Milpas On The Move, by Sharon Byrne
Milpas is rapidly becoming a sort of Eat Street, THE place to go for good food. Restaurants there are amassing serious followings and winning recognition. La Super Rica was featured in Travel and Leisure recently. El Bajio won major admiration from Forbes, as well as taking home the trophy for best Menudo in Santa Barbara. Los Agaves just opened their second location and regularly wins “Best Of Santa Barbara”, as does My Place. Mama Lu’s serves up incredible Chinese buffet and Shanghai has got to be one of the city’s best-kept secrets. The Habit wins “Best Of” awards for best burger in the fast food category, while the McDonald’s on Milpas sealed its place in history when Herb Peterson invented the Egg McMuffin there.
But Eat Street isn’t just restaurants. Market choices are on the rise too. Tri County Produce has long been the anchor for fresh produce, healthy foods, fresh-squeezed juices, and more. Need gluten-free foods? Go see John Dixon – he’s stocking a lot of gluten-free products. Trader Joe’s does a whopping business at the roundabout, and Fresh N Easy is going strong after a year, though its parent company, UK-based Tesco, announced plans to exit the US market 2 months ago. Fresh N Easy stores will close, or be sold off as part of the exit strategy. Tesco gambled $2 billion on the US market, but the US press felt Fresh N Easy was not suitable for US customers, long accustomed to Walmart, Costco and Trader Joe’s. You wouldn’t know it from a visit to the Milpas location. That store is always busy. The coupons are very alluring – $14 off $70 every week via email, or $5 off $25 in weekly mailers, for example.
The company is trying to reassure shoppers. I’ve gotten several emails from them assuring everything is fine. Hulu ran an ad with a nice guy strumming a guitar singing a song that plays on the brand name: They’re staying open and they’re doing fine at “effin’ easy” (F & Easy).
Tesco is shopping the chain around prospective buyers, so no deal announcements are expected for at least three months, and hopes are that one US firm will snap up all the stores. If not, they might be sold in part, or by individual location. Billionaire Ron Burkle is one of the interested parties, hoping to relaunch his Wild Oats brand, sold to Whole Foods in 2007. Wild Oats sells branded cereals, coffee, dry beans, pretzels and other foods at U.S. supermarkets.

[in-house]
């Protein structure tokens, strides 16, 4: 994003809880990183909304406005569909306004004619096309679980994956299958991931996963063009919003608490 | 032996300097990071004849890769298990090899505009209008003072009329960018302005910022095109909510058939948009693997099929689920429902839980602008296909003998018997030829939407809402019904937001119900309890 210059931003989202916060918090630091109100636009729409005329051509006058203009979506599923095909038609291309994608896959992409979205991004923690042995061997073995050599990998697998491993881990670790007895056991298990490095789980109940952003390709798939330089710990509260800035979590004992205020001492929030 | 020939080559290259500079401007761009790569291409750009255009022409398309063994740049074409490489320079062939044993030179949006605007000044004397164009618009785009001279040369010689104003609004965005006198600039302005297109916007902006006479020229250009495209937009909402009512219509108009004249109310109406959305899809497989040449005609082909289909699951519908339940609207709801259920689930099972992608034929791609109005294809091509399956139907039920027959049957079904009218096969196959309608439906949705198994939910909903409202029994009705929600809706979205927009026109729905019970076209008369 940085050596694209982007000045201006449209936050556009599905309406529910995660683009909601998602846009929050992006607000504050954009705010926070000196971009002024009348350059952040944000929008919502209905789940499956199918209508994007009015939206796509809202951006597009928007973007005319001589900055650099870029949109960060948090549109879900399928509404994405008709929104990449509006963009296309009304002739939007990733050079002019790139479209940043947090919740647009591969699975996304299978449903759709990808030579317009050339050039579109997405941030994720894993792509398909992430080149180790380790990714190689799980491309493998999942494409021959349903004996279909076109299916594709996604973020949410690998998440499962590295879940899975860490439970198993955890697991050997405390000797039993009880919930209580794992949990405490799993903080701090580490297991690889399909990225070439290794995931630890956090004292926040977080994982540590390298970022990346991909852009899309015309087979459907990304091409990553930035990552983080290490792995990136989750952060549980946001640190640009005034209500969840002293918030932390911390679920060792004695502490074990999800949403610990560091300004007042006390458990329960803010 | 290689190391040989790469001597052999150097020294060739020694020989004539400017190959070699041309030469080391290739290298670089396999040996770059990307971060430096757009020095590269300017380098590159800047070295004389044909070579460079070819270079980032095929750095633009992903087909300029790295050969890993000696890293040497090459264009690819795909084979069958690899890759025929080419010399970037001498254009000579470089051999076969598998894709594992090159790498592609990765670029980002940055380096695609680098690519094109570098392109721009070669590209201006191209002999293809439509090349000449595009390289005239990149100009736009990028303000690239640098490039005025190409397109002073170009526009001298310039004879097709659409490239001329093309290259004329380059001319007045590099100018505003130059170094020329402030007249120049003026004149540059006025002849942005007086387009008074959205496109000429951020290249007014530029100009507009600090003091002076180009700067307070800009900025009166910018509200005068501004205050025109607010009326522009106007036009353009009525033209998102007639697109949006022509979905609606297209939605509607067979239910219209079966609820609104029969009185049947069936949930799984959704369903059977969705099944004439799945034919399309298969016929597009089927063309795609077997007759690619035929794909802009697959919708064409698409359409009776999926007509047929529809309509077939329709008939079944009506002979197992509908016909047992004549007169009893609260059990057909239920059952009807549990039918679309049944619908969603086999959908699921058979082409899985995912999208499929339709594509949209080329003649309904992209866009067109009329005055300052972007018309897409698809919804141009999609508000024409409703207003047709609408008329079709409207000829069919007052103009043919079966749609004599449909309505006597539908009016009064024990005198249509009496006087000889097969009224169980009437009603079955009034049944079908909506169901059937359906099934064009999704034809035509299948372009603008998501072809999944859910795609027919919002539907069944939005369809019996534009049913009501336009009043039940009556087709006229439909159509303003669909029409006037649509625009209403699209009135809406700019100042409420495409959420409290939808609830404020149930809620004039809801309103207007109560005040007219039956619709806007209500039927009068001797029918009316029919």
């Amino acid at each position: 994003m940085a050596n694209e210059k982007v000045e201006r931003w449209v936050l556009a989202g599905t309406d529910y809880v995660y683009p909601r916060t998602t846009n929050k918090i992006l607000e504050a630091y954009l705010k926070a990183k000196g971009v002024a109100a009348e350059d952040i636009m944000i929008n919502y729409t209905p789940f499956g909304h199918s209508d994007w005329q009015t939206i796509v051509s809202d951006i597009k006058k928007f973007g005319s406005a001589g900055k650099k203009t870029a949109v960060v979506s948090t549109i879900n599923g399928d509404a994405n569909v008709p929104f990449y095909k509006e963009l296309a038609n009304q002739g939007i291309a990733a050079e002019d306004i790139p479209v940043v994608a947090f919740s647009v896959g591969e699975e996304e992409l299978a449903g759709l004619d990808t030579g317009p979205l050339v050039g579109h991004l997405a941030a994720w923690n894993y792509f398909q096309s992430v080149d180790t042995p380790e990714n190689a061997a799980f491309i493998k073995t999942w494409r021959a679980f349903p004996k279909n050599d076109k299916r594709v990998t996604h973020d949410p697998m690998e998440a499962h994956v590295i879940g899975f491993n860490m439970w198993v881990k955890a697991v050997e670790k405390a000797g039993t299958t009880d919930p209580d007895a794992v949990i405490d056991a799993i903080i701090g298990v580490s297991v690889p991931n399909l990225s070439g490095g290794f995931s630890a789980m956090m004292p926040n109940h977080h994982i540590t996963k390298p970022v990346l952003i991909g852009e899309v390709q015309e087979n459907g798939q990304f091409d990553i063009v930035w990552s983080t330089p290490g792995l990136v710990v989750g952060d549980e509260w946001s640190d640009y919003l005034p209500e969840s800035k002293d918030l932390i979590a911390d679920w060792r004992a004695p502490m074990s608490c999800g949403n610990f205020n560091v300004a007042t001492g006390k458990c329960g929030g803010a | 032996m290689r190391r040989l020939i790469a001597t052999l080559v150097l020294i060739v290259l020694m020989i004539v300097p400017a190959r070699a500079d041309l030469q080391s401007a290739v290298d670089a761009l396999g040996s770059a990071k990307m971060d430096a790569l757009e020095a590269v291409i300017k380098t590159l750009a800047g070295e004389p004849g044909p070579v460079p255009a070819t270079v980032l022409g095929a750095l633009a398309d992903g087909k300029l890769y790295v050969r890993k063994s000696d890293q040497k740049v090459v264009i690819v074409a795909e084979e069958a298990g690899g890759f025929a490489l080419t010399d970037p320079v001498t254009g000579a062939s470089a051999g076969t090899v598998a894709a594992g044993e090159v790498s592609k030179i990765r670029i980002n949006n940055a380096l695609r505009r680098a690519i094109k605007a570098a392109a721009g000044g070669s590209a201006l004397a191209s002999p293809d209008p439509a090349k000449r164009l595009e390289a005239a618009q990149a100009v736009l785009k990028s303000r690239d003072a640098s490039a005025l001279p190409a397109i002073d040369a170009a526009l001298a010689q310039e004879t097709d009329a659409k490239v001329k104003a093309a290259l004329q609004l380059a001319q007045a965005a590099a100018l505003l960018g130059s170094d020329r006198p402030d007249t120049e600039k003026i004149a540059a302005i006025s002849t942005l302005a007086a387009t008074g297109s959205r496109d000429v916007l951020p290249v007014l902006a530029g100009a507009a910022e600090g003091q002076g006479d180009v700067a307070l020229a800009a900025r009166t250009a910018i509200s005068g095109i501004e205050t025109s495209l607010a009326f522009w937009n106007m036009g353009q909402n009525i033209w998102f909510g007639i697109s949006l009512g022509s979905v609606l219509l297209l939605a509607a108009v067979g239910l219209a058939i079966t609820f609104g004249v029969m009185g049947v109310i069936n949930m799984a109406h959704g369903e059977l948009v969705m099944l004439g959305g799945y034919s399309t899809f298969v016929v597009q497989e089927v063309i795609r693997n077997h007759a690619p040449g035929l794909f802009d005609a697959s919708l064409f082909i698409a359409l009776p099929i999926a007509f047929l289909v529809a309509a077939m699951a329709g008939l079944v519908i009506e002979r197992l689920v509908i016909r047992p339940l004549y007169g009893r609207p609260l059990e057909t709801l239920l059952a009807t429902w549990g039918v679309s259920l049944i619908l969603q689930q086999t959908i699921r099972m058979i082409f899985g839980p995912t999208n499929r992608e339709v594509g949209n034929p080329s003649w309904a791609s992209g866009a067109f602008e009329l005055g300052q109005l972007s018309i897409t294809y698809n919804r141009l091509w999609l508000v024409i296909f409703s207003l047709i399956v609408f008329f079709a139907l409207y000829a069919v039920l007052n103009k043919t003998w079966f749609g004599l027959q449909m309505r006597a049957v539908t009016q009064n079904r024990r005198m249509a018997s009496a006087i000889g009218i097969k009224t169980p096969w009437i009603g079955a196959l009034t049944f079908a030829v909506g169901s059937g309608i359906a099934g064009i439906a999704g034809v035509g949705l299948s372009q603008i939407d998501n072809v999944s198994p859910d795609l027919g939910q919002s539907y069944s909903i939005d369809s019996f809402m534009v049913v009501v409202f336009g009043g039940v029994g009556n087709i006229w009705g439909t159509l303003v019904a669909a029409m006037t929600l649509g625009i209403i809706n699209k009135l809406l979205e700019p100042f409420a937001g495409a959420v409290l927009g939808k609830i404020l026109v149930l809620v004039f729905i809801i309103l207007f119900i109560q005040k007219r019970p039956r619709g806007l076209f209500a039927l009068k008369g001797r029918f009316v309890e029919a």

The closure of Scolari’s in California was a tough hit for the Milpas area, but construction on the site points to a new neighbor moving in soon. Fresh Market, a 30 year-old North Carolina-based company, has leased the spot and is constructing a new store. They’ve been expanding across the US, mostly to upscale areas. Along with the Milpas location, a store is planned for Sacramento. They already have stores operating in Palo Alto and Roseville, and have signed leases in Yorba Linda and Laguna Hills.
Looking at their marketing materials, they appear to be Lazy Acres meets Trader Joe’s. Rustic, welcoming store with emphasis on high quality products like antibiotic-free whole fryers, California-grown produce, fresh-cut flowers, samples of fresh brewed coffee, sumptuous recipes, and Tuesday $2.99 specials. This week, antibiotic free, vegetarian fed all natural chicken breasts and RBST-free milk made the $2.99 special, though not in California. We’re enjoying a $2.99 special on a dozen organic eggs.
Fresh Market supports local food banks and charities, so hopefully they will fold into the Milpas tradition of supporting the community.
I called their corporate headquarters to find out if they’ve set an opening date yet for the Milpas location. I was referred to an Atlanta-based marketing and public relations firm, Brave. They report Fresh Market has a tentative fall opening slated. They’re a specialty-type foods store, and feel the Santa Barbara area is perfect for the kind of shopping experience they offer.
We’ve noticed on Milpas that competition brought in recently by Fresh N Easy hasn’t eroded business for the long-established markets at all. In fact, it seems to bring more market patrons to the area, benefitting everyone. These days, the norm is to visit a few different markets for your needs, so it’s likely that Fresh Market will fit in nicely as a stopping point to pick up specialty items, and round out Milpas’ market offerings.
Besides, anyone that brings more good food to Eat Street is always welcome!